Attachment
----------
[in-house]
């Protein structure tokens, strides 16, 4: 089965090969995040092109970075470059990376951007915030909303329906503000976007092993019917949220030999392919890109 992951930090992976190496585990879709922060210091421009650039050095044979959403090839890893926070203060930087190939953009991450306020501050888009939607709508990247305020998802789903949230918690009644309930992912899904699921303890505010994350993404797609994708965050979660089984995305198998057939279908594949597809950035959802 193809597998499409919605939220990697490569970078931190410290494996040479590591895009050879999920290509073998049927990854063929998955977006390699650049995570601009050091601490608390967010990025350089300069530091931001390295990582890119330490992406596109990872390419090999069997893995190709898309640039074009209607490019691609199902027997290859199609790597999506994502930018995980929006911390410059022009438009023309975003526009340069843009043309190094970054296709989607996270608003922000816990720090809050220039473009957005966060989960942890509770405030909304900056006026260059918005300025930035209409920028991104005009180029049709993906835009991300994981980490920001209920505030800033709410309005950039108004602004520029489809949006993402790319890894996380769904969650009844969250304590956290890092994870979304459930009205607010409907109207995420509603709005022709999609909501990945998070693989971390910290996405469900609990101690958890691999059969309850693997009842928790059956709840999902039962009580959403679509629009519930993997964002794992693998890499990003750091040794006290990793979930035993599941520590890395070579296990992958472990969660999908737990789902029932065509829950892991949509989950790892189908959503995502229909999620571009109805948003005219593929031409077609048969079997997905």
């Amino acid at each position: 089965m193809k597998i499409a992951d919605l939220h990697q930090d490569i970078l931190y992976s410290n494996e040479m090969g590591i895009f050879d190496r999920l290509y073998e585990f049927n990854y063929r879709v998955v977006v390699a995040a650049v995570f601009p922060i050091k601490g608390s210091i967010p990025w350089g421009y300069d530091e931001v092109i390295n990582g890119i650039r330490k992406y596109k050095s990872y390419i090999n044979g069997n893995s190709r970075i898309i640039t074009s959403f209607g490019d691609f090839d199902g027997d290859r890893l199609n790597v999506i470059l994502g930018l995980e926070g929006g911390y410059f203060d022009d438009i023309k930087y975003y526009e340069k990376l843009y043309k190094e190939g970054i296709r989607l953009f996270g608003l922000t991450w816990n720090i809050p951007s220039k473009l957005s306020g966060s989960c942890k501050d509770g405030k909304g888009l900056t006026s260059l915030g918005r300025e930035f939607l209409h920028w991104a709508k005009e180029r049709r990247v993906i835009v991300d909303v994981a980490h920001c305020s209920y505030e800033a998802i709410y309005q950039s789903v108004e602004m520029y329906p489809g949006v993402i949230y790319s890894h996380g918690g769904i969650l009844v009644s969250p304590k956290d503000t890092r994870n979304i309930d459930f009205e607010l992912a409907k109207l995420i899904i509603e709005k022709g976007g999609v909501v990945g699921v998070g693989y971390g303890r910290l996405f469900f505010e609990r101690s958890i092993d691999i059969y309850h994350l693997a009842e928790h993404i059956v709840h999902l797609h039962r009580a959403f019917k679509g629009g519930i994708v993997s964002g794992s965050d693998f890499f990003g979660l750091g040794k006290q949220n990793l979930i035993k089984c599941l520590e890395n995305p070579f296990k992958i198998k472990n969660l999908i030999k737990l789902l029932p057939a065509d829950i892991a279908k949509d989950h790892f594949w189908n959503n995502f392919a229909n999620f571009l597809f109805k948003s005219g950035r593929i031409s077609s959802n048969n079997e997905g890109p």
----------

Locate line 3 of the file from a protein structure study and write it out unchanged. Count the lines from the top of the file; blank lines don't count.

């Amino acid at each position: 089965m193809k597998i499409a992951d919605l939220h990697q930090d490569i970078l931190y992976s410290n494996e040479m090969g590591i895009f050879d190496r999920l290509y073998e585990f049927n990854y063929r879709v998955v977006v390699a995040a650049v995570f601009p922060i050091k601490g608390s210091i967010p990025w350089g421009y300069d530091e931001v092109i390295n990582g890119i650039r330490k992406y596109k050095s990872y390419i090999n044979g069997n893995s190709r970075i898309i640039t074009s959403f209607g490019d691609f090839d199902g027997d290859r890893l199609n790597v999506i470059l994502g930018l995980e926070g929006g911390y410059f203060d022009d438009i023309k930087y975003y526009e340069k990376l843009y043309k190094e190939g970054i296709r989607l953009f996270g608003l922000t991450w816990n720090i809050p951007s220039k473009l957005s306020g966060s989960c942890k501050d509770g405030k909304g888009l900056t006026s260059l915030g918005r300025e930035f939607l209409h920028w991104a709508k005009e180029r049709r990247v993906i835009v991300d909303v994981a980490h920001c305020s209920y505030e800033a998802i709410y309005q950039s789903v108004e602004m520029y329906p489809g949006v993402i949230y790319s890894h996380g918690g769904i969650l009844v009644s969250p304590k956290d503000t890092r994870n979304i309930d459930f009205e607010l992912a409907k109207l995420i899904i509603e709005k022709g976007g999609v909501v990945g699921v998070g693989y971390g303890r910290l996405f469900f505010e609990r101690s958890i092993d691999i059969y309850h994350l693997a009842e928790h993404i059956v709840h999902l797609h039962r009580a959403f019917k679509g629009g519930i994708v993997s964002g794992s965050d693998f890499f990003g979660l750091g040794k006290q949220n990793l979930i035993k089984c599941l520590e890395n995305p070579f296990k992958i198998k472990n969660l999908i030999k737990l789902l029932p057939a065509d829950i892991a279908k949509d989950h790892f594949w189908n959503n995502f392919a229909n999620f571009l597809f109805k948003s005219g950035r593929i031409s077609s959802n048969n079997e997905g890109p």